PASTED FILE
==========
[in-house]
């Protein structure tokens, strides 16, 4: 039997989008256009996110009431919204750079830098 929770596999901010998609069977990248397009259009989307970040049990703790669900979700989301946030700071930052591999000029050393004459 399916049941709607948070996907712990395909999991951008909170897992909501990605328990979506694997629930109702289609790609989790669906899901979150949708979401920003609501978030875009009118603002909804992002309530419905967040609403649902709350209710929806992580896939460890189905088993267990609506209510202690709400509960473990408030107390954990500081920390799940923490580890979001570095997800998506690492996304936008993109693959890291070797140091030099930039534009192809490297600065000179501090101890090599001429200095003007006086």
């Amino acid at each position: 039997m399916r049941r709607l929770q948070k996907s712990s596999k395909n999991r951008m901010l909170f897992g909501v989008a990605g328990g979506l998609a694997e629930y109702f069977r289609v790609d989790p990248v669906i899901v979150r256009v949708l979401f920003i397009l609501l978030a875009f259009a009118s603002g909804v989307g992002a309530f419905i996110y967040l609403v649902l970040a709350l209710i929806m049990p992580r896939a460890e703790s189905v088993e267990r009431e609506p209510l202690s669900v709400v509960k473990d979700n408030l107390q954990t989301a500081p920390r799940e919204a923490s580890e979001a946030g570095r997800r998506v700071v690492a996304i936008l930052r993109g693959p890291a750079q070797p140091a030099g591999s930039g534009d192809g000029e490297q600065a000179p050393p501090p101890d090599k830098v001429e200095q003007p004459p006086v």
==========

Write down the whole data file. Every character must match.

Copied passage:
[in-house]
């Protein structure tokens, strides 16, 4: 039997989008256009996110009431919204750079830098 929770596999901010998609069977990248397009259009989307970040049990703790669900979700989301946030700071930052591999000029050393004459 399916049941709607948070996907712990395909999991951008909170897992909501990605328990979506694997629930109702289609790609989790669906899901979150949708979401920003609501978030875009009118603002909804992002309530419905967040609403649902709350209710929806992580896939460890189905088993267990609506209510202690709400509960473990408030107390954990500081920390799940923490580890979001570095997800998506690492996304936008993109693959890291070797140091030099930039534009192809490297600065000179501090101890090599001429200095003007006086």
């Amino acid at each position: 039997m399916r049941r709607l929770q948070k996907s712990s596999k395909n999991r951008m901010l909170f897992g909501v989008a990605g328990g979506l998609a694997e629930y109702f069977r289609v790609d989790p990248v669906i899901v979150r256009v949708l979401f920003i397009l609501l978030a875009f259009a009118s603002g909804v989307g992002a309530f419905i996110y967040l609403v649902l970040a709350l209710i929806m049990p992580r896939a460890e703790s189905v088993e267990r009431e609506p209510l202690s669900v709400v509960k473990d979700n408030l107390q954990t989301a500081p920390r799940e919204a923490s580890e979001a946030g570095r997800r998506v700071v690492a996304i936008l930052r993109g693959p890291a750079q070797p140091a030099g591999s930039g534009d192809g000029e490297q600065a000179p050393p501090p101890d090599k830098v001429e200095q003007p004459p006086v």